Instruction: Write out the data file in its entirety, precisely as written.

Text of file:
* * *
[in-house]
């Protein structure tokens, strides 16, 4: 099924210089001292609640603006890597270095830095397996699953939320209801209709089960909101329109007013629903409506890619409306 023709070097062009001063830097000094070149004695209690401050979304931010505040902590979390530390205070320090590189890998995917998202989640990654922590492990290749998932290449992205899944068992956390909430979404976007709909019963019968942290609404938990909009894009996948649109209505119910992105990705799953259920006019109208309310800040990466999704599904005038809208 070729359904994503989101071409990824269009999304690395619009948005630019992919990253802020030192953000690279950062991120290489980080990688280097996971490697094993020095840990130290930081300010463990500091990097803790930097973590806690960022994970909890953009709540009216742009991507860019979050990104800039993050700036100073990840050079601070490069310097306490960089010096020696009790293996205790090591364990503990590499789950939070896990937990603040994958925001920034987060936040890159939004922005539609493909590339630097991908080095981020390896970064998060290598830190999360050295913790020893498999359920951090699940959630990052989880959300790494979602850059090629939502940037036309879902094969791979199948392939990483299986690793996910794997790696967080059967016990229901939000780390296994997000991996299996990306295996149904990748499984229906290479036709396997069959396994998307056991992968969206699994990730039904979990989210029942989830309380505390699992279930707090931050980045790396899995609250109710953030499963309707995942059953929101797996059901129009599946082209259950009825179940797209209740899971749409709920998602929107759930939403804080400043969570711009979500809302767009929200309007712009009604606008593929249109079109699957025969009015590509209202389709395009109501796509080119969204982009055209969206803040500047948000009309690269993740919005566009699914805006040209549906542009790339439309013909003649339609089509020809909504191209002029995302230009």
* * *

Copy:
[in-house]
């Protein structure tokens, strides 16, 4: 099924210089001292609640603006890597270095830095397996699953939320209801209709089960909101329109007013629903409506890619409306 023709070097062009001063830097000094070149004695209690401050979304931010505040902590979390530390205070320090590189890998995917998202989640990654922590492990290749998932290449992205899944068992956390909430979404976007709909019963019968942290609404938990909009894009996948649109209505119910992105990705799953259920006019109208309310800040990466999704599904005038809208 070729359904994503989101071409990824269009999304690395619009948005630019992919990253802020030192953000690279950062991120290489980080990688280097996971490697094993020095840990130290930081300010463990500091990097803790930097973590806690960022994970909890953009709540009216742009991507860019979050990104800039993050700036100073990840050079601070490069310097306490960089010096020696009790293996205790090591364990503990590499789950939070896990937990603040994958925001920034987060936040890159939004922005539609493909590339630097991908080095981020390896970064998060290598830190999360050295913790020893498999359920951090699940959630990052989880959300790494979602850059090629939502940037036309879902094969791979199948392939990483299986690793996910794997790696967080059967016990229901939000780390296994997000991996299996990306295996149904990748499984229906290479036709396997069959396994998307056991992968969206699994990730039904979990989210029942989830309380505390699992279930707090931050980045790396899995609250109710953030499963309707995942059953929101797996059901129009599946082209259950009825179940797209209740899971749409709920998602929107759930939403804080400043969570711009979500809302767009929200309007712009009604606008593929249109079109699957025969009015590509209202389709395009109501796509080119969204982009055209969206803040500047948000009309690269993740919005566009699914805006040209549906542009790339439309013909003649339609089509020809909504191209002029995302230009």